Senior Lecturer

Senior Lecturer

In quantum chaos one considers systems whose classical motion is chaotic, i.e., depends sensitively on the initial conditions. One then investigates the quantum mechanical properties of these systems, for example their energy levels. It turns out that there are deep connections between the classical and quantum mechanical behaviour. Many aspectsI of this quantum behaviour are universal and independent of peculiarities of the system. For example, the statistics of energy levels becomes universal, and the different energy levels of a chaotic system always have a tendency to repel each other. These universal properties agree with phenomenological predictions from random matrix theory. A central topic of my research is to understand the reasons (and, importantly, the conditions and limitations) of this universality. This can be studied using semiclassical approximations, i.e., by relating quantum properties of chaotic systems to their classical trajectories (in particular the periodic ones). It turns out that pairs of very similar trajectories are of crucial importance. This includes pairs identified by my Bristol colleague Martin Sieber as well as Klaus Richter; here one trajectory includes a self-crossing with a small angle and the second trajectory narrowly avoids then crossing but otherwise closely follows the first trajectory. Ultimately the importance of such pairs of trajectories is due to interference effects. More generally interference effects arise between trajectories that differ in arbitrarily many so-called “encounters” where arbitrarily many parts of the trajectories come close. I was involved in extending these ideas to evaluate the two-point correlation function of the level density for quantum chaotic systems and show agreement with random matrix theory. A recent research focus connected to this direction, with Martin Sieber and our joint students, has been to study the role of symmetries in quantum chaos and how they affect the interference mechanisms above.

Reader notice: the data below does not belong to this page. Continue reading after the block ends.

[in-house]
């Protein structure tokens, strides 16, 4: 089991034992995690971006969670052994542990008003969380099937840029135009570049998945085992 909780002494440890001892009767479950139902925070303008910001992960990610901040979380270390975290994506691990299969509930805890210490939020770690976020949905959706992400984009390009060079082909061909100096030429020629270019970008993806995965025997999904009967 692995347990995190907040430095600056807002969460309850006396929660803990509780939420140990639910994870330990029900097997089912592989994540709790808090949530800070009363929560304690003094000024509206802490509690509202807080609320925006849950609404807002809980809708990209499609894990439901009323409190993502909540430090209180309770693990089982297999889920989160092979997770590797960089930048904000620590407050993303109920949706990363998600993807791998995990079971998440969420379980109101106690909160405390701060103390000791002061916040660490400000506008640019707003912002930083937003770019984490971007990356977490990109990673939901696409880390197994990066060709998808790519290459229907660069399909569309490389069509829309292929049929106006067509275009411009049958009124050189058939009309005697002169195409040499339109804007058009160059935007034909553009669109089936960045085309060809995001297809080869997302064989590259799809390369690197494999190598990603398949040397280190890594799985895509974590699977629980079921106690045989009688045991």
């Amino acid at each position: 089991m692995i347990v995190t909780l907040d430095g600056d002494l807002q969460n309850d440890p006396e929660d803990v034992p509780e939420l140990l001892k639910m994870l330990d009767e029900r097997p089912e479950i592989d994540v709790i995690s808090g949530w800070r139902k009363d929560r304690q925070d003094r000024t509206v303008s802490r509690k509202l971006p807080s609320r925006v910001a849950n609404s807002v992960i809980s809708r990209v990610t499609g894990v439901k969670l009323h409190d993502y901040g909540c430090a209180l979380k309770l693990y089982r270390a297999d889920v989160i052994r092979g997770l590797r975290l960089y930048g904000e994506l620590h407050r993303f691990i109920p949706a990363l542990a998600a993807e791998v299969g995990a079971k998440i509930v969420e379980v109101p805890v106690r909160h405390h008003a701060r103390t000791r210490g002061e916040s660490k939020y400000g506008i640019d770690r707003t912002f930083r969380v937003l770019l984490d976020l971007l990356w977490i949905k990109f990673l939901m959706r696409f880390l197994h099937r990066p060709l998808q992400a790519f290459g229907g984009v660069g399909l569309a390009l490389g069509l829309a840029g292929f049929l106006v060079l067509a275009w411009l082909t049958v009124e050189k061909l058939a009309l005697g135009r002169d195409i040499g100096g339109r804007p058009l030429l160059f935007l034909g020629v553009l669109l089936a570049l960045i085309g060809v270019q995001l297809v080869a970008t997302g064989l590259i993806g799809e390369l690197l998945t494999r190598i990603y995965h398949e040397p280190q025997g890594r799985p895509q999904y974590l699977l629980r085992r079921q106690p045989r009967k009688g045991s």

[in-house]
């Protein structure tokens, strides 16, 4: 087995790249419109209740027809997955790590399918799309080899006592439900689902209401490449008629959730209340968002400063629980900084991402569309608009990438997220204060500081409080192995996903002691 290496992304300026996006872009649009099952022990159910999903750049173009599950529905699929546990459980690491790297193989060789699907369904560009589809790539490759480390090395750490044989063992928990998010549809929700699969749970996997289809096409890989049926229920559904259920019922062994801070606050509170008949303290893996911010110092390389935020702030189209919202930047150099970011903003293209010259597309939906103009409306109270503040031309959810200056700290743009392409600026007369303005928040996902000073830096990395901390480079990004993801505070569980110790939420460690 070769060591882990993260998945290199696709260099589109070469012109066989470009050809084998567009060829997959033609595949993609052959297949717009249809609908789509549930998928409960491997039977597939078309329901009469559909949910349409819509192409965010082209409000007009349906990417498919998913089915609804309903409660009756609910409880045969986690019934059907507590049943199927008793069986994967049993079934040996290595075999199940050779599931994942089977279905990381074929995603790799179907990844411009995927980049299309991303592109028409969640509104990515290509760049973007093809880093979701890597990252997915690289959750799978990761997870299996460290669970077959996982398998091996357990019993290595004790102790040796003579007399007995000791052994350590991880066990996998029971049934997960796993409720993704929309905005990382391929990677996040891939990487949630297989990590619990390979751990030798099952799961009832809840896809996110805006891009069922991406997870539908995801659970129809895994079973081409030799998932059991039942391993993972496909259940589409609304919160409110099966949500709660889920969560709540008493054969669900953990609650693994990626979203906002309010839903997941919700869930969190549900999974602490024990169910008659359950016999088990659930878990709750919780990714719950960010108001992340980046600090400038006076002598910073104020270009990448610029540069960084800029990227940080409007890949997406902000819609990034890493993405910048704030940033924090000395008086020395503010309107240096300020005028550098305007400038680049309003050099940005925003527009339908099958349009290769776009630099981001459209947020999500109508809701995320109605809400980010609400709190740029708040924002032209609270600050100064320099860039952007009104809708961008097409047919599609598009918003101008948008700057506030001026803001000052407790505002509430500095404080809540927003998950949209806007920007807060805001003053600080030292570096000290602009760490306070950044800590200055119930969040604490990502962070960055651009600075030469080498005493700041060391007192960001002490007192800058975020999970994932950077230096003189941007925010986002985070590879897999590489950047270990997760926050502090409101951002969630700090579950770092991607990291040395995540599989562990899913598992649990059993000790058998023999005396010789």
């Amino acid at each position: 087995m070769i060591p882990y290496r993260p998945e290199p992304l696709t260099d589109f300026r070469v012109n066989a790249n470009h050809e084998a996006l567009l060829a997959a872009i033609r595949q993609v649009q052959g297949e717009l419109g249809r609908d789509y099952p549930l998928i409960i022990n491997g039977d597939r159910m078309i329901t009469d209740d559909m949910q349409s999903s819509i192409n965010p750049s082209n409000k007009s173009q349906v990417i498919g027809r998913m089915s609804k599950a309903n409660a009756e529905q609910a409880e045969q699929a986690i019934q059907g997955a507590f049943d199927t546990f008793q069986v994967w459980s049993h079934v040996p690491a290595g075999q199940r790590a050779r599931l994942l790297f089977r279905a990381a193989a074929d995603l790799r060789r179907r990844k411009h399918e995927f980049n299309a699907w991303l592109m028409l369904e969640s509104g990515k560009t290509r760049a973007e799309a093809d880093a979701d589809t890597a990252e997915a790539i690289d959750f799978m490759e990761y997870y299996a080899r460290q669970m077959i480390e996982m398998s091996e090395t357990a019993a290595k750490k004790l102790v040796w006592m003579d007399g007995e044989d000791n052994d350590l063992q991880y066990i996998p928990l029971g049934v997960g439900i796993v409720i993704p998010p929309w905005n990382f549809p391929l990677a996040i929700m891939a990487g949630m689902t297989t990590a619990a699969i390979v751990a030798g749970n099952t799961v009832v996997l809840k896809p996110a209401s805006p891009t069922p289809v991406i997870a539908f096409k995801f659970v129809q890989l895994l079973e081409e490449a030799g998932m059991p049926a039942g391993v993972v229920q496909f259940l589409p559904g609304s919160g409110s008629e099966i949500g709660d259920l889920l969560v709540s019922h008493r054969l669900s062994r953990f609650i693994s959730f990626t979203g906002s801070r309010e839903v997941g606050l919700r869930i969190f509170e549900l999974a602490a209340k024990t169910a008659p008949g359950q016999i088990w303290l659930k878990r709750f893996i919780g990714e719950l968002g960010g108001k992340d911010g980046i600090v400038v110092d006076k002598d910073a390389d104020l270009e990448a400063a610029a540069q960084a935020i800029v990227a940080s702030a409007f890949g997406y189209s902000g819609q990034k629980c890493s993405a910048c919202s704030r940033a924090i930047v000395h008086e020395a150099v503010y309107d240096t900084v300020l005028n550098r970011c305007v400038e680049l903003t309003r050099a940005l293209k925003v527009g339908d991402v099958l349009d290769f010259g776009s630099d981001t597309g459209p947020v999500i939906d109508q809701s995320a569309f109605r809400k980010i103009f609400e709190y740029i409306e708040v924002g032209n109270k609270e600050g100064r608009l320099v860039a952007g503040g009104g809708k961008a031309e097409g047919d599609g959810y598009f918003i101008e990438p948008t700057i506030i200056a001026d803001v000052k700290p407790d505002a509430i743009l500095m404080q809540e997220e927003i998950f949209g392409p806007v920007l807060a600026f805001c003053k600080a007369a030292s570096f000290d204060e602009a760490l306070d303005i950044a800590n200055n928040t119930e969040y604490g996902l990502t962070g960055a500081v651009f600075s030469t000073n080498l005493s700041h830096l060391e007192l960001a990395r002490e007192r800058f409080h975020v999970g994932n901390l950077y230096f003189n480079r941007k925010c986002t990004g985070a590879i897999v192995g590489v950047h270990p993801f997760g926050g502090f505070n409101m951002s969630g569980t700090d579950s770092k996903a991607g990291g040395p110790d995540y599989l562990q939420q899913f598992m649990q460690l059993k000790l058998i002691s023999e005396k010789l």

Another focus of my research has been to study problems from condensed matter physics using methods established in mathematical physics, such as semiclassics, random matrix theory and techniques for disordered systems. One line of work in this direction involved using interference between trajectories to study the properties of mesoscopic chaotic conductors. More recently I have been interested in studying spectral properties of many body systems, using an adaptation of semiclassical methods to second quantised systems, as well as the embedded ensembles of random matrix theory.

Possible PhD topics evolve continuously as the state of the art improves. They can range from more mathematical problems (using random matrix theory, representation theory, or combinatorics) to condensed matter physics. Two possible directions are listed below but I am also open to supervising projects in other parts of the fields listed above.

The aim of this project is to further pursue the semiclassical approach to many particle systems, in first and/or second quantisation. Challenges involve for example to take into account the indistinguishability of particles, interactions, and symmetries specific to many particle systems. Alternatively a student interested in this line of research could concentrate on the random matrix approach to many particle systems, or on the connection between semiclassics and random matrix theory. The emphasis of this project could be either on spectral statistics or transport properties. I am linking some references for the semiclassical approach, its general context, and the random matrix approach.

The conductance of a wire is strongly reduced if the wire contains irregularities. This effect is well understood if the irregularity is due to disorder inside the wire; it is an example for a phenomenon called Anderson localisation. However the conductance is also suppressed if the wire is completely clean and just the shape of the boundary is irregular, leading to chaotic classical motion. In this project the behaviour of clean chaotic wires will be studied using semiclassical techniques. The conductance is a quantum mechanical property but in the semiclassical limit it can be expressed through interference effects between pairs of classical trajectories. One has to pay attention to fully capture the properties of the classical dynamics. In contrast to small conducting cavities one has to take into account effects due to the long length of the wire. It is expected that this dynamics over large distances can by modelled by a diffusion equation. This project will study in detail the interplay between possible types of classical dynamics and their signatures in quantum mechanics. The results could also be extended to spectral and wave function statistics. Useful references are here and here, with a general overview of the semiclassical approach here.